A security loophole
An update on land and agricultural law reviews currently underway, and a case that appears to have found a way round farming security of tenure
The last quarter has witnessed a good deal of activity on the rural front.
The Land Reform Review Group, set up in July 2012 with a general remit to review and “deliver radical change for both rural and urban areas, developing new ideas which will improve current legislation as well as generating even more innovative proposals”, has issued a call for evidence by 11 January 2013. A number of areas for potential reform have already been identified, including the expansion of community ownership, community participation in the planning of land use and management, diversification of land ownership and, most importantly, agricultural tenants’ right to buy, a land value tax and changes to the law of succession as it affects land ownership. Other ideas are invited.
The Tenant Farming Forum has been asked by the Cabinet Secretary to consider, within a short timescale, whether changes are required to the Agricultural Holdings (Scotland) Acts in relation to fixed equipment, repair and renewal, diversification, investment in holdings, tenants’ improvements, waygoing compensation, dispute resolution, assignation and succession – what else is there!?
TFF has established the Rent Review Working Group to consider whether changes are required to the rent review provisions (s 13 of the 1991 Act as amended); it was due to issue its report at the end of November. The group has the unenviable task of squaring a circle in which the two main interest groups hold diametrically opposed positions.
A second, longer term TFF working group has been set up to consider how accurate data can be collected, to better inform the debate round agricultural holdings.
Security of tenure
The First Division issued an interesting opinion, as a special case, in Trustees of the Late Sir Dennis Mountain  CSIH 73 (28 September 2012). This concerned whether a draft lease purporting to implement a condition of a bequest would constitute a 1991 Act tenancy, a short limited duration tenancy (SLDT), or a limited duration tenancy (LDT).
The landlord (the trustees) proposed to let to the tenant (the deceased’s elder son), or any general partnership in which he was a bona fide general partner, land which had been bequeathed to a younger brother, “for the lifetime of the tenant only or for such lesser period as the tenant shall farm as an individual or as a general partner in a bona fide partnership”. The “liferent lease” was to be subject to a number of conditions, including that it was to subsist until the earlier of the death of the tenant, or his ceasing for his own part or as a general partner in a bona fide partnership to farm the farm, when it was to terminate ipso facto without notice.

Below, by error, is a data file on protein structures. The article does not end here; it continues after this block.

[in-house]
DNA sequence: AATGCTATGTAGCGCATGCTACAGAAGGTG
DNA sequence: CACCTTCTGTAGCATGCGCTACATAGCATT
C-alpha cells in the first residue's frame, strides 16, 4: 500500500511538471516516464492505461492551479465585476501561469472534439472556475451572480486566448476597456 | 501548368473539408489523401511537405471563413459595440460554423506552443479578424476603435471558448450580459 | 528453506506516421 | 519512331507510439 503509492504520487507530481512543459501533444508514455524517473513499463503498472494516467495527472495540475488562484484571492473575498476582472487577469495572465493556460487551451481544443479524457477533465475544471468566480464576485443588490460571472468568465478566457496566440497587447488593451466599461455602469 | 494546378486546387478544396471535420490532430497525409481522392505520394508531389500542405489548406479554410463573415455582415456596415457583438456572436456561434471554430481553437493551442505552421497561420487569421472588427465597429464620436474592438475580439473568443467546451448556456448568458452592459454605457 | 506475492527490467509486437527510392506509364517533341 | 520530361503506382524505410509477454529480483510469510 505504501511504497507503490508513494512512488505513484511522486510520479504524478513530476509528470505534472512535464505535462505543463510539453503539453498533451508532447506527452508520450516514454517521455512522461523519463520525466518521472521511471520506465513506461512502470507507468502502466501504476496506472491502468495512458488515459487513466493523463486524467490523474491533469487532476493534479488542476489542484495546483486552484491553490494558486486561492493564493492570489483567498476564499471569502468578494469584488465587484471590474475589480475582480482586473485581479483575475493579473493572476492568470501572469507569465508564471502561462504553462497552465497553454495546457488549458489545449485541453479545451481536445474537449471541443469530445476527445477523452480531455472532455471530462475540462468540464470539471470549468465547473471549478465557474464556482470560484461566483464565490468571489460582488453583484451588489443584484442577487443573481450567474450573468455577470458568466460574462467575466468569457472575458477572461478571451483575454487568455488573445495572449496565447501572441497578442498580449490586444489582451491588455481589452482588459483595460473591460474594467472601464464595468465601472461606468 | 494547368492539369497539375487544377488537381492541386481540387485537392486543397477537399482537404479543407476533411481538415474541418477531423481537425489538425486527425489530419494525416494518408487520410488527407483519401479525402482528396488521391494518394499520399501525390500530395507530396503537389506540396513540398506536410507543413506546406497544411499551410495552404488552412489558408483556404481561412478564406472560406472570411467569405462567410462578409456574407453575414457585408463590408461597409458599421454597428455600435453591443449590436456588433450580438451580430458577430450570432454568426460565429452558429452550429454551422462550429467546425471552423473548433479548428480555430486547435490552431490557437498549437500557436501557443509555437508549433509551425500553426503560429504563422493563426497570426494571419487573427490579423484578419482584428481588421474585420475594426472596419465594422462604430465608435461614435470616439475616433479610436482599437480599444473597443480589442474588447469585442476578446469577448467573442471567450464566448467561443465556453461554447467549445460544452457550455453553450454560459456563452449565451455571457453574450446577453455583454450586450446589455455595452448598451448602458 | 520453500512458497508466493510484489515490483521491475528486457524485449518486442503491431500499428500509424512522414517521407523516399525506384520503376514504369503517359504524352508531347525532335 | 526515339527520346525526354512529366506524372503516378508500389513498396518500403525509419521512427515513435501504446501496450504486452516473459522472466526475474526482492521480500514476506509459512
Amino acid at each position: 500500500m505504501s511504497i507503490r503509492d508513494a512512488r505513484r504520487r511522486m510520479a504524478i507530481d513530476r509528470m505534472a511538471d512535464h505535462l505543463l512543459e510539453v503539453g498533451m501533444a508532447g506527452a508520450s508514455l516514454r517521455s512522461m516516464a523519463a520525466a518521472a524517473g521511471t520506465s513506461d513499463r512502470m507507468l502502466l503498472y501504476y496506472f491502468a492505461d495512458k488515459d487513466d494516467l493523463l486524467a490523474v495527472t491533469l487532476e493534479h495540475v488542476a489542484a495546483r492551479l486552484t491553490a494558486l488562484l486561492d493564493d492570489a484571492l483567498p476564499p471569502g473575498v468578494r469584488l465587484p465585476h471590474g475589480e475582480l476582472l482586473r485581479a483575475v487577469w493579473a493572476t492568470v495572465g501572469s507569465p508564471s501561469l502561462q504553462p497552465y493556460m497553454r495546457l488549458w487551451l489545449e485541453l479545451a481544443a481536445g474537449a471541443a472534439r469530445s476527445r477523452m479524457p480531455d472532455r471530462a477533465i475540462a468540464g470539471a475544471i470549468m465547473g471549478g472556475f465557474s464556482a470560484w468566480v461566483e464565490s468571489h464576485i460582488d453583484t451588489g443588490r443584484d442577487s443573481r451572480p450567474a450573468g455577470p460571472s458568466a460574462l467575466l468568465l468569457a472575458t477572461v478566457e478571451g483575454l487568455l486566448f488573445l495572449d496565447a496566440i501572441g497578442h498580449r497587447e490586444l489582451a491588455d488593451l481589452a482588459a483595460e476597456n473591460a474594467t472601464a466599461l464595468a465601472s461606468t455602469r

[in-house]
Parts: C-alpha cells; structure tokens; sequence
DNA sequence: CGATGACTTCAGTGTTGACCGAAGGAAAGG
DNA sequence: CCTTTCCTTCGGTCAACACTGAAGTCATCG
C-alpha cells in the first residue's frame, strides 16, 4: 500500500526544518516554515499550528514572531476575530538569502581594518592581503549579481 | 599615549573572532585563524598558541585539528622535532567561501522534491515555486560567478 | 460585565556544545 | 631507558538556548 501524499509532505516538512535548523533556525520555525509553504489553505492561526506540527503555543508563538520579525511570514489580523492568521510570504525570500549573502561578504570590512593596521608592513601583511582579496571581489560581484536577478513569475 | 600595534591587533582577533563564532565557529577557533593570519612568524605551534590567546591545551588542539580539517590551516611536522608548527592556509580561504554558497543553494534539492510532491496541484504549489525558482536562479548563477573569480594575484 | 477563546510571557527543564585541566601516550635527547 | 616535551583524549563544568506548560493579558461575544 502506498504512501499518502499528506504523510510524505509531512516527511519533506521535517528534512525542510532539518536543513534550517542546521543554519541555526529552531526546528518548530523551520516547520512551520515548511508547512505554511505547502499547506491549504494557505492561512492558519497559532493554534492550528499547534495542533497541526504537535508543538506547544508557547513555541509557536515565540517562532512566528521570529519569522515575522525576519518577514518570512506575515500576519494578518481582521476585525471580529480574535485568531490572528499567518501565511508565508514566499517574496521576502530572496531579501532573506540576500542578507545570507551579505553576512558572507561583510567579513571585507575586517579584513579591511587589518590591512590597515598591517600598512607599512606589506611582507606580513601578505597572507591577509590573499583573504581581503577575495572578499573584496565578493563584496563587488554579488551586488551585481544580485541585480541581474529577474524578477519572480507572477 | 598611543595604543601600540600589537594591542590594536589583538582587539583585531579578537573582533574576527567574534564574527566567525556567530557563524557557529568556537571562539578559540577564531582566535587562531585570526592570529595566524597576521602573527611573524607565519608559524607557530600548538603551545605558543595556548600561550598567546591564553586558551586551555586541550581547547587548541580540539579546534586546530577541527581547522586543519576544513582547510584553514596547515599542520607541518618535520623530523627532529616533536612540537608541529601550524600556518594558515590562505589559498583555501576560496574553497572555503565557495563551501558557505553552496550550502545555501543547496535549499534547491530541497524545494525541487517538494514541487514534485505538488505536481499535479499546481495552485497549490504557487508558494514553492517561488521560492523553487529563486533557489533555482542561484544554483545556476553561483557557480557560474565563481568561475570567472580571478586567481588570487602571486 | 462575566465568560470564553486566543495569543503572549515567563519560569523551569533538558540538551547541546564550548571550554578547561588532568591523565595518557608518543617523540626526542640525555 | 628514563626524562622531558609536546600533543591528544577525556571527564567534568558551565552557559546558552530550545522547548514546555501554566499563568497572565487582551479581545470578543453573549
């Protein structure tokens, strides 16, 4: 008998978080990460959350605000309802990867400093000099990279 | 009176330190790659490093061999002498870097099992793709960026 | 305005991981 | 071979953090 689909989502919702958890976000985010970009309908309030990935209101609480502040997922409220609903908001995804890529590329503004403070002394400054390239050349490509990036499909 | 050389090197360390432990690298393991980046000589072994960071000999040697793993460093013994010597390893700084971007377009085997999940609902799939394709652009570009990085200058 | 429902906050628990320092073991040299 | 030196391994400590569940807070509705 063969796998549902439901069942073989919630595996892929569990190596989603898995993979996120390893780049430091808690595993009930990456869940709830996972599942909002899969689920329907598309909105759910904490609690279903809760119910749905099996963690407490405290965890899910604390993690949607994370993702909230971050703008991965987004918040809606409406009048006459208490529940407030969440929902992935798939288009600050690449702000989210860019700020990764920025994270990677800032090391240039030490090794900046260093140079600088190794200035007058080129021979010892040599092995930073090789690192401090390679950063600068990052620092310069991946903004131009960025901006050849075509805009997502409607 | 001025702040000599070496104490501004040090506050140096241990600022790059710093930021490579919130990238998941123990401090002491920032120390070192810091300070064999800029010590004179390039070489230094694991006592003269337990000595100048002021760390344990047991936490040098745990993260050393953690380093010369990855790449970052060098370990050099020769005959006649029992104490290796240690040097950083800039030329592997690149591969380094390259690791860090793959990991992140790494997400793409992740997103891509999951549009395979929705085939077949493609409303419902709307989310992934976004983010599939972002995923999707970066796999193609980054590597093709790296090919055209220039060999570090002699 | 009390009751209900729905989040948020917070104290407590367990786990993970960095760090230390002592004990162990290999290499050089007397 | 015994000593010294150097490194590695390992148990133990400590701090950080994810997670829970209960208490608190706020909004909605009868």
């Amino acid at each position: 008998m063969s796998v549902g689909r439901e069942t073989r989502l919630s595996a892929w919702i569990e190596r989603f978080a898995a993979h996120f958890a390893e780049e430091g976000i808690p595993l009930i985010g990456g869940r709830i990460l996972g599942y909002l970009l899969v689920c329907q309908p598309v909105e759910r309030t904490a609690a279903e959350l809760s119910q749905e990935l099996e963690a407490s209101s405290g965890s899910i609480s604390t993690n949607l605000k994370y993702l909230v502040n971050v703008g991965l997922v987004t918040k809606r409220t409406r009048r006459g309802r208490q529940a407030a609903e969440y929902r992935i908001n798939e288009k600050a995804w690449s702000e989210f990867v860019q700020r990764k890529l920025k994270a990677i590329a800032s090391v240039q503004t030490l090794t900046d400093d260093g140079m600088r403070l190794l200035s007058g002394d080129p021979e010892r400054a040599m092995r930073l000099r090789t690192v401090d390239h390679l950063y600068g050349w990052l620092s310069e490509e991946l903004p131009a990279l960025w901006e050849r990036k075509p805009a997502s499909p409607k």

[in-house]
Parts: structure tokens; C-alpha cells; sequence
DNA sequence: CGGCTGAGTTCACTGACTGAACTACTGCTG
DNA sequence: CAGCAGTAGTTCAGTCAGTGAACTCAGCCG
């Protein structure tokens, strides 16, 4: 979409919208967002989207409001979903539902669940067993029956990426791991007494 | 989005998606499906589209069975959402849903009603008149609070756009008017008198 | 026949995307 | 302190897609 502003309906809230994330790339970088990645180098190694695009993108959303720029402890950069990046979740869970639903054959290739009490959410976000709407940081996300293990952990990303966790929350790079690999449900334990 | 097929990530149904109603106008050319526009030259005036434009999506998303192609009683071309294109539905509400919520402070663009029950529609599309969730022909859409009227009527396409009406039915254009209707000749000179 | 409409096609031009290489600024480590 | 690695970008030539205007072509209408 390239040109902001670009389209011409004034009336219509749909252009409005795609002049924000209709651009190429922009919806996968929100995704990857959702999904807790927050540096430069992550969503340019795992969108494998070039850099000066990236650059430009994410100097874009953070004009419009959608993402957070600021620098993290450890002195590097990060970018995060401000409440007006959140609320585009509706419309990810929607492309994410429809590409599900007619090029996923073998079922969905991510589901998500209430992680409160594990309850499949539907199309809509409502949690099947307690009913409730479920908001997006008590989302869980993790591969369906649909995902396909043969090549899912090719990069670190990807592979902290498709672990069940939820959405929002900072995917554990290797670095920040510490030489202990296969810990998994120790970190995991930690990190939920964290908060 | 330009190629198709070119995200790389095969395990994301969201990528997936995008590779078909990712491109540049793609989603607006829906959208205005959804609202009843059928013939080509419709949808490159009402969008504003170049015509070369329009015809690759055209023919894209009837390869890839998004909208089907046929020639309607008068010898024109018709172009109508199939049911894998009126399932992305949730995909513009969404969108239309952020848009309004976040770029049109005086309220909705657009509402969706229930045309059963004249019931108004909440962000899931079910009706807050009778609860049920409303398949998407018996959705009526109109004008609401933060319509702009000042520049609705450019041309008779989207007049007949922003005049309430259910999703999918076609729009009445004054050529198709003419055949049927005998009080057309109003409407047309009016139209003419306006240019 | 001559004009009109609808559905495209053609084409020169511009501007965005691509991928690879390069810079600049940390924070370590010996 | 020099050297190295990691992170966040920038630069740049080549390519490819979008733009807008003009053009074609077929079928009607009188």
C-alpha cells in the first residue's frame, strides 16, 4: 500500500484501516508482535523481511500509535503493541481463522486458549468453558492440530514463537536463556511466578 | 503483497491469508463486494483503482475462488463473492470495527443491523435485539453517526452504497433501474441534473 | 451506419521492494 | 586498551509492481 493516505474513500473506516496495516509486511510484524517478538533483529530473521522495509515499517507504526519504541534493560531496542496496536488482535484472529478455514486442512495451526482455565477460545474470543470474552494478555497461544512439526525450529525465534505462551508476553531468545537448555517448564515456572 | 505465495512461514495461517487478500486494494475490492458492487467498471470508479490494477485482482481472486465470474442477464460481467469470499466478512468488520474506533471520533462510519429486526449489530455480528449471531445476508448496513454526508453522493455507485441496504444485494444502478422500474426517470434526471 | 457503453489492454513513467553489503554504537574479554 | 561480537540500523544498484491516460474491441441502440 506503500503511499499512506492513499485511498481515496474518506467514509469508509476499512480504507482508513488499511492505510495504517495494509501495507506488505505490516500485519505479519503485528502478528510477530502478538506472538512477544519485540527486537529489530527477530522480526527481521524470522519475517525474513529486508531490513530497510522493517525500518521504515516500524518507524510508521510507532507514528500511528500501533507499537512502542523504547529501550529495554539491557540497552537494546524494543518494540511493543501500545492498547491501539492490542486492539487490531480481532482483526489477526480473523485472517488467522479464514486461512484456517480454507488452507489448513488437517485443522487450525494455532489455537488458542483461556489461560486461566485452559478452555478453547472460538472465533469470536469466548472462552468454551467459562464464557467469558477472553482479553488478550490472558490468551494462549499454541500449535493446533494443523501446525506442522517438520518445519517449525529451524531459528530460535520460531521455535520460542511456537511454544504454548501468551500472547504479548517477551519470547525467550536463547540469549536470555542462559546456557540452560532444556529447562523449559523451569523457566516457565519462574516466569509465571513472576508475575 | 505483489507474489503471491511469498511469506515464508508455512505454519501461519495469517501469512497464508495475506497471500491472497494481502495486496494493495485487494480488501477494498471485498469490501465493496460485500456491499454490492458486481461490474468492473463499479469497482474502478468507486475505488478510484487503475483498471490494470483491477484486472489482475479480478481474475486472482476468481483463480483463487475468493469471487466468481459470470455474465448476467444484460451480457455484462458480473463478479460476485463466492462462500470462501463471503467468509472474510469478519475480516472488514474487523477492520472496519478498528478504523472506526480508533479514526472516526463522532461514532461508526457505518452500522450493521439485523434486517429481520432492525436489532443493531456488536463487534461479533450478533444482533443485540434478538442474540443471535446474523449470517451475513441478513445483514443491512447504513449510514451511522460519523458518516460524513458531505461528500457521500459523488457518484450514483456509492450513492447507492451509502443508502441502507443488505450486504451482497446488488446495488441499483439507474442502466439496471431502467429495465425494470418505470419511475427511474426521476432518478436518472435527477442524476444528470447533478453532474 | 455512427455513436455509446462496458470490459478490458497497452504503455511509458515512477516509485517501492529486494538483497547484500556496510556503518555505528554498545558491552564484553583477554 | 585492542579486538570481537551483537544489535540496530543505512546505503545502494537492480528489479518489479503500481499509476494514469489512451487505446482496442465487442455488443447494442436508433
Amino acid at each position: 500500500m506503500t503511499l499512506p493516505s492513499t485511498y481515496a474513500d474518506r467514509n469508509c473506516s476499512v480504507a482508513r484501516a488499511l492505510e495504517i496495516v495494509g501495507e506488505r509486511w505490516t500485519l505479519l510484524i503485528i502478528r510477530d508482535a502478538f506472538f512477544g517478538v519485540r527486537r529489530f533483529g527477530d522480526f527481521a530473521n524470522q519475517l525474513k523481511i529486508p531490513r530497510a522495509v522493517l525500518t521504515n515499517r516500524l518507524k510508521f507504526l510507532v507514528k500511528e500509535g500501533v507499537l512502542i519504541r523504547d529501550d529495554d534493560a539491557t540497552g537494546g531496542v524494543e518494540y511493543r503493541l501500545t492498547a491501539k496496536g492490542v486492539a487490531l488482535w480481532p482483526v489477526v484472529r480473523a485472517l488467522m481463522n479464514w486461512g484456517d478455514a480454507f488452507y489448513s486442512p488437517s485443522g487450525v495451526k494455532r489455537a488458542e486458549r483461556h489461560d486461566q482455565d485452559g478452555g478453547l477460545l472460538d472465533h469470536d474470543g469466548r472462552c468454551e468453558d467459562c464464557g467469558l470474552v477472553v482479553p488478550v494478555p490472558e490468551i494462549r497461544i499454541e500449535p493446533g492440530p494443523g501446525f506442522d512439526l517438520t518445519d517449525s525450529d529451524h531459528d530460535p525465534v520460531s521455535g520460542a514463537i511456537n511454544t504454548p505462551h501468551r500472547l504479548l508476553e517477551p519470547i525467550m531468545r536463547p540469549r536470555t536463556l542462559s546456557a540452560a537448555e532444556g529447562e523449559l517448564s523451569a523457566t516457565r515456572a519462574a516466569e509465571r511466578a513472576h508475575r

In the Lord President’s opinion the draft lease would create neither a 1991 Act tenancy nor a SLDT or LDT. It could not be a 1991 Act lease for the simple reason that it contained no provision, such as is required by s 1 of the 2003 Act, that the Act was to apply to it. Although the point was, for that reason, academic, Lord Gill opined that a liferent lease did not fall within the definition of a lease contained in s 85 of the 1991 Act, which included a lease for “lives”, but not one for “a life” – the plural could not, in this case, be presumed to include the singular as the definition in terms of years included the singular “year to year”.
Nor, in the court’s opinion, could it be a SLDT or an LDT, because it was not for one of the fixed durations specified for such leases in the 2003 Act (as amended).
It would, nevertheless, be a valid lease of agricultural land outwith the scope of the Acts, conferring on the tenant only the rights available to him ex contractu. In reaching that conclusion, Lord Gill noted that it was to be granted for an unambiguous contractual duration (the lifetime of the tenant), the provision relating to his ceasing to farm the land being a resolutive condition specifying an event the occurrence of which would bring the lease to an end earlier, which would not invalidate the lease as such.
The court’s opinion raises the obvious question of whether a way has been found to let agricultural land unfettered by the statutory restrictions of the Acts, by providing for termination on an event which is bound to occur, but of which the date is unknown when the lease is granted. On the face of it, that appears to be the case, so clearly stated is the Lord President’s opinion. That said, I cannot imagine that it would be long before the Scottish Parliament closed the loophole.
Alasdair Fox, consultant, Anderson Strathern LLP